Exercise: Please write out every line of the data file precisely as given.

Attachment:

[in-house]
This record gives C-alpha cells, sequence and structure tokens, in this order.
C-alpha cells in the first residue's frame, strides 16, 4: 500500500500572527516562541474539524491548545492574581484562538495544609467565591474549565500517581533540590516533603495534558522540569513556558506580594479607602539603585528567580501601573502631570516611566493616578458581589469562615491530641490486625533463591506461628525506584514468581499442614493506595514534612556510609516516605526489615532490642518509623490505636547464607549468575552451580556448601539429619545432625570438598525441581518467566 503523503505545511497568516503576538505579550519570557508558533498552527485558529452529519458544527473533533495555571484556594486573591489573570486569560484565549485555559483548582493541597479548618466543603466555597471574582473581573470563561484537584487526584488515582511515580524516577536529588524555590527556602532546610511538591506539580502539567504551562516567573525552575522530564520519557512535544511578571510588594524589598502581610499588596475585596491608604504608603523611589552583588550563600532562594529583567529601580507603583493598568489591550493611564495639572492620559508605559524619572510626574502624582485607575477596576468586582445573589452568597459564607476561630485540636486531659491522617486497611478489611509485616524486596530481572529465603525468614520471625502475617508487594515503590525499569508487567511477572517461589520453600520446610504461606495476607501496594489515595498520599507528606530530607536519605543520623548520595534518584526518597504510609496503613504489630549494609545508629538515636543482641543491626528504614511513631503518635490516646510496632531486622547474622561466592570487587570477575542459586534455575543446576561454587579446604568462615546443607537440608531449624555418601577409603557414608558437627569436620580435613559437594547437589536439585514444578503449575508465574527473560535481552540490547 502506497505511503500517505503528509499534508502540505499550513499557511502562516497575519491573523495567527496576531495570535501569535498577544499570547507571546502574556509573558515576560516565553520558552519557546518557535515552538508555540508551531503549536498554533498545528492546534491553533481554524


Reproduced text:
[in-house]
This record gives C-alpha cells, sequence and structure tokens, in this order.
C-alpha cells in the first residue's frame, strides 16, 4: 500500500500572527516562541474539524491548545492574581484562538495544609467565591474549565500517581533540590516533603495534558522540569513556558506580594479607602539603585528567580501601573502631570516611566493616578458581589469562615491530641490486625533463591506461628525506584514468581499442614493506595514534612556510609516516605526489615532490642518509623490505636547464607549468575552451580556448601539429619545432625570438598525441581518467566 503523503505545511497568516503576538505579550519570557508558533498552527485558529452529519458544527473533533495555571484556594486573591489573570486569560484565549485555559483548582493541597479548618466543603466555597471574582473581573470563561484537584487526584488515582511515580524516577536529588524555590527556602532546610511538591506539580502539567504551562516567573525552575522530564520519557512535544511578571510588594524589598502581610499588596475585596491608604504608603523611589552583588550563600532562594529583567529601580507603583493598568489591550493611564495639572492620559508605559524619572510626574502624582485607575477596576468586582445573589452568597459564607476561630485540636486531659491522617486497611478489611509485616524486596530481572529465603525468614520471625502475617508487594515503590525499569508487567511477572517461589520453600520446610504461606495476607501496594489515595498520599507528606530530607536519605543520623548520595534518584526518597504510609496503613504489630549494609545508629538515636543482641543491626528504614511513631503518635490516646510496632531486622547474622561466592570487587570477575542459586534455575543446576561454587579446604568462615546443607537440608531449624555418601577409603557414608558437627569436620580435613559437594547437589536439585514444578503449575508465574527473560535481552540490547 502506497505511503500517505503528509499534508502540505499550513499557511502562516497575519491573523495567527496576531495570535501569535498577544499570547507571546502574556509573558515576560516565553520558552519557546518557535515552538508555540508551531503549536498554533498545528492546534491553533481554524